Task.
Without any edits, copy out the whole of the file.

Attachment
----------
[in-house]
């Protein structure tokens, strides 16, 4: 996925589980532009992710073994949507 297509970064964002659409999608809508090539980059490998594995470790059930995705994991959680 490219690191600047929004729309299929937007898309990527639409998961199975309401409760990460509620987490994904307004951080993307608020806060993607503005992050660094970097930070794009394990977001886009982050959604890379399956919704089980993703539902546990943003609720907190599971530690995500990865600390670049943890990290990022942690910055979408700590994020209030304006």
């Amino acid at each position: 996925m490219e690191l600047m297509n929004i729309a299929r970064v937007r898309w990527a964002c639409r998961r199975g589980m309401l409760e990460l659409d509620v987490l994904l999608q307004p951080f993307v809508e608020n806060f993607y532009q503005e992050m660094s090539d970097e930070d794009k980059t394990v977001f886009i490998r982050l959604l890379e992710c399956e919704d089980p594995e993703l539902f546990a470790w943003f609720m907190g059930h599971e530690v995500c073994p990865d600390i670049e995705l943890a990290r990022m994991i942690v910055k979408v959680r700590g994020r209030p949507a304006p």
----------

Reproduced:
[in-house]
């Protein structure tokens, strides 16, 4: 996925589980532009992710073994949507 297509970064964002659409999608809508090539980059490998594995470790059930995705994991959680 490219690191600047929004729309299929937007898309990527639409998961199975309401409760990460509620987490994904307004951080993307608020806060993607503005992050660094970097930070794009394990977001886009982050959604890379399956919704089980993703539902546990943003609720907190599971530690995500990865600390670049943890990290990022942690910055979408700590994020209030304006």
């Amino acid at each position: 996925m490219e690191l600047m297509n929004i729309a299929r970064v937007r898309w990527a964002c639409r998961r199975g589980m309401l409760e990460l659409d509620v987490l994904l999608q307004p951080f993307v809508e608020n806060f993607y532009q503005e992050m660094s090539d970097e930070d794009k980059t394990v977001f886009i490998r982050l959604l890379e992710c399956e919704d089980p594995e993703l539902f546990a470790w943003f609720m907190g059930h599971e530690v995500c073994p990865d600390i670049e995705l943890a990290r990022m994991i942690v910055k979408v959680r700590g994020r209030p949507a304006p």